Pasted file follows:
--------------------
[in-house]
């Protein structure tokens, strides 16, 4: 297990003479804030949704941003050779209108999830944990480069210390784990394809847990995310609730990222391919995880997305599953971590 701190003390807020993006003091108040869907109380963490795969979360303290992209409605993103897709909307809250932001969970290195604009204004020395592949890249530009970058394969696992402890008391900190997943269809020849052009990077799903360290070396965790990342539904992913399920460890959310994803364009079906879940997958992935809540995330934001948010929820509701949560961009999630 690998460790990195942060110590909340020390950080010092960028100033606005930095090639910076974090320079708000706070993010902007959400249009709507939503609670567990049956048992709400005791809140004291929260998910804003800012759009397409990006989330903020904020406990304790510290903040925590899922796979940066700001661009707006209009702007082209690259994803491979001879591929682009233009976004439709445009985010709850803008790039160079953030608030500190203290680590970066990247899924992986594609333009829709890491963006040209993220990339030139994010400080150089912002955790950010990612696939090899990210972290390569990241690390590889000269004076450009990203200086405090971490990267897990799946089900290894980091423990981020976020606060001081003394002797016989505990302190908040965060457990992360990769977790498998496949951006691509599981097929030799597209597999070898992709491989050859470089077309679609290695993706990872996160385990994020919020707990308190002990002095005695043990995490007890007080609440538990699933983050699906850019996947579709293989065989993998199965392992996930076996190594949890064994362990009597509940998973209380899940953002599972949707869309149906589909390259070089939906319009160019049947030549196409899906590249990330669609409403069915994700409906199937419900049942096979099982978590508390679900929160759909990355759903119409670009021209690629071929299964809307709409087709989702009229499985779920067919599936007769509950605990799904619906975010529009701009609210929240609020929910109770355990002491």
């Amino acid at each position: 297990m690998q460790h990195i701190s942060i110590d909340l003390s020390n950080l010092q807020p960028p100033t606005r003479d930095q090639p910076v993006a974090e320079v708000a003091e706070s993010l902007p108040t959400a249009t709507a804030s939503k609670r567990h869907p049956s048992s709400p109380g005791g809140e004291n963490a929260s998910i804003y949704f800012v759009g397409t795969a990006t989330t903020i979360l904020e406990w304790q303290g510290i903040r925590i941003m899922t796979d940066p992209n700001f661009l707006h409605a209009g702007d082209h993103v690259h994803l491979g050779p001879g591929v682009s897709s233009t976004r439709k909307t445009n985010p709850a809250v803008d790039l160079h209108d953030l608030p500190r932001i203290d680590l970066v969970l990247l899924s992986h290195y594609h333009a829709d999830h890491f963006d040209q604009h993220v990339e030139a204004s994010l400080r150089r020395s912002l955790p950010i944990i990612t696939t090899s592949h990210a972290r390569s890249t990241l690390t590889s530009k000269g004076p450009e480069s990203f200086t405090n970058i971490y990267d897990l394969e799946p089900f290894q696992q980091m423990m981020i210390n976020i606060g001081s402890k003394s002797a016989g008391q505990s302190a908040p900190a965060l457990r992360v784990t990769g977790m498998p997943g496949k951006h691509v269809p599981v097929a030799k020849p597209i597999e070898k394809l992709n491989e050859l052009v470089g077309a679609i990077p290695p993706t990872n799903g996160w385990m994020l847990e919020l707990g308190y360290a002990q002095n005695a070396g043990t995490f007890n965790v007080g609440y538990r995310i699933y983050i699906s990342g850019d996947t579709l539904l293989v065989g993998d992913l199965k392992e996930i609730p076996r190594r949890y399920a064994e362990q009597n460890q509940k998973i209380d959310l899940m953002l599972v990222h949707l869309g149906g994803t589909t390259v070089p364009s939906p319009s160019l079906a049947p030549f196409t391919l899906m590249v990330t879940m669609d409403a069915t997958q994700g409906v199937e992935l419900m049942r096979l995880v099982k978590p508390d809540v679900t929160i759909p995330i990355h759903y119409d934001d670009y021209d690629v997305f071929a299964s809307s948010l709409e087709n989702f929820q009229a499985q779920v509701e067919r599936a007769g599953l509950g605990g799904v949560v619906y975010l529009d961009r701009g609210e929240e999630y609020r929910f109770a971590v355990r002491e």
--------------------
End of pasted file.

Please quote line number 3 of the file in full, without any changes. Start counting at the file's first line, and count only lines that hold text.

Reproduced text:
């Amino acid at each position: 297990m690998q460790h990195i701190s942060i110590d909340l003390s020390n950080l010092q807020p960028p100033t606005r003479d930095q090639p910076v993006a974090e320079v708000a003091e706070s993010l902007p108040t959400a249009t709507a804030s939503k609670r567990h869907p049956s048992s709400p109380g005791g809140e004291n963490a929260s998910i804003y949704f800012v759009g397409t795969a990006t989330t903020i979360l904020e406990w304790q303290g510290i903040r925590i941003m899922t796979d940066p992209n700001f661009l707006h409605a209009g702007d082209h993103v690259h994803l491979g050779p001879g591929v682009s897709s233009t976004r439709k909307t445009n985010p709850a809250v803008d790039l160079h209108d953030l608030p500190r932001i203290d680590l970066v969970l990247l899924s992986h290195y594609h333009a829709d999830h890491f963006d040209q604009h993220v990339e030139a204004s994010l400080r150089r020395s912002l955790p950010i944990i990612t696939t090899s592949h990210a972290r390569s890249t990241l690390t590889s530009k000269g004076p450009e480069s990203f200086t405090n970058i971490y990267d897990l394969e799946p089900f290894q696992q980091m423990m981020i210390n976020i606060g001081s402890k003394s002797a016989g008391q505990s302190a908040p900190a965060l457990r992360v784990t990769g977790m498998p997943g496949k951006h691509v269809p599981v097929a030799k020849p597209i597999e070898k394809l992709n491989e050859l052009v470089g077309a679609i990077p290695p993706t990872n799903g996160w385990m994020l847990e919020l707990g308190y360290a002990q002095n005695a070396g043990t995490f007890n965790v007080g609440y538990r995310i699933y983050i699906s990342g850019d996947t579709l539904l293989v065989g993998d992913l199965k392992e996930i609730p076996r190594r949890y399920a064994e362990q009597n460890q509940k998973i209380d959310l899940m953002l599972v990222h949707l869309g149906g994803t589909t390259v070089p364009s939906p319009s160019l079906a049947p030549f196409t391919l899906m590249v990330t879940m669609d409403a069915t997958q994700g409906v199937e992935l419900m049942r096979l995880v099982k978590p508390d809540v679900t929160i759909p995330i990355h759903y119409d934001d670009y021209d690629v997305f071929a299964s809307s948010l709409e087709n989702f929820q009229a499985q779920v509701e067919r599936a007769g599953l509950g605990g799904v949560v619906y975010l529009d961009r701009g609210e929240e999630y609020r929910f109770a971590v355990r002491e």